Hot on the heels of Nvidia’s new GTX 780, the new top-of-the-line for consumer video cards, Nvidia did not spare 24 hours before releasing version 319.23 of their Linux driver. What’s new in this release? Well, a whole lot of everything, including support for the GTX 780 itself! Here is a brief overview of the changes you can expect.
- Added support for the following GPUs:
- GeForce GTX 780
- Fixed a regression that could cause X to crash when querying GPU information through NV-CONTROL on multi-GPU systems where some GPUs failed to be initialized for X.
- Fixed a bug that could cause X to crash when using Vertex Buffer Objects (VBOs) with indirect rendering.
- Fixed a bug that prevented some drop-down menus in nvidia-settings from working correctly when using older versions of GTK+.
- Fixed RandR panning reporting when the current MetaMode is smaller than the X screen.
- Fixed a regression that caused nvidia-installer to attempt post-processing of non-installed files.
- Added the “ForceCompositionPipeline” and “ForceFullCompositionPipeline” MetaMode options. See the README for details.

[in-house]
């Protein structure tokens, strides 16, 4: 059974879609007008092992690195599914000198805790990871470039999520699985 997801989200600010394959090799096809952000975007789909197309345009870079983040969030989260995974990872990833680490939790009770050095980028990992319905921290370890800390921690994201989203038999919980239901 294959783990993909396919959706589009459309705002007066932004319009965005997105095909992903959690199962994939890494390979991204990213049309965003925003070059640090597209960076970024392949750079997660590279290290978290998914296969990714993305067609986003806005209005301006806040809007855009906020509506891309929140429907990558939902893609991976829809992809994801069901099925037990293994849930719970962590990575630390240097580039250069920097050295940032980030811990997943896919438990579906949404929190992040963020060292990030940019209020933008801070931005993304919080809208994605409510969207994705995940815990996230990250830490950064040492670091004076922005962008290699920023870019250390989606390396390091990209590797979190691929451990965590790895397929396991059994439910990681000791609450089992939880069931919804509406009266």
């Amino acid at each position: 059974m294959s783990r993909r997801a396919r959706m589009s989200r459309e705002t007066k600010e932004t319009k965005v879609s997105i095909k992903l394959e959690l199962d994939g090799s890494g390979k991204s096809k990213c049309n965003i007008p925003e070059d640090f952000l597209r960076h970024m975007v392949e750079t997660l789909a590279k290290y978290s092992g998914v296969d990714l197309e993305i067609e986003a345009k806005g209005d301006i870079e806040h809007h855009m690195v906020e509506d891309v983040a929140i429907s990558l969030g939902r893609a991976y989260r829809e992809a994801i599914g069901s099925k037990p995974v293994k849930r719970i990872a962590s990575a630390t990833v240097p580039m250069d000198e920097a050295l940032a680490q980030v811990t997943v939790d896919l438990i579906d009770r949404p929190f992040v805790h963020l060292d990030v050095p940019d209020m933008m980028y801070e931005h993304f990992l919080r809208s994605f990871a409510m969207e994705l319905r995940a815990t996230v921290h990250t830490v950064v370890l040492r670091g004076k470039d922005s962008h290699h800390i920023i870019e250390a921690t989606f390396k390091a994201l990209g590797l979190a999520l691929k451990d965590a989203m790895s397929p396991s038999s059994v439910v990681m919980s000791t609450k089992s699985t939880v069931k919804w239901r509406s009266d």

- Added support for HDMI 4K resolutions. Using a 4K resolution with an HDMI display requires a Kepler or later GPU.
- Added support in VDPAU for 4k resolution MPEG-1/2 and H.264 video decoding, up to 4032×4048 for MPEG-1/2 and 4032×4080 for H.264, and up to 65536 macroblocks for both.
For home theater enthusiast, the most compelling feature of this new driver is support for decoding video at 4k resolutions with VDPAU. Compelling is about all that it is however, considering that it’s unlikely any of you have genuine, 4k video occupying 200GB of your disk space that you need to view on Linux. Though, we could be wrong.
There is one astonishing omission however; HDMI audio has been broken on Nvidia cards since Kernel 3.8. Those who were looking for, at best, a hotfix, have been left out in the cold.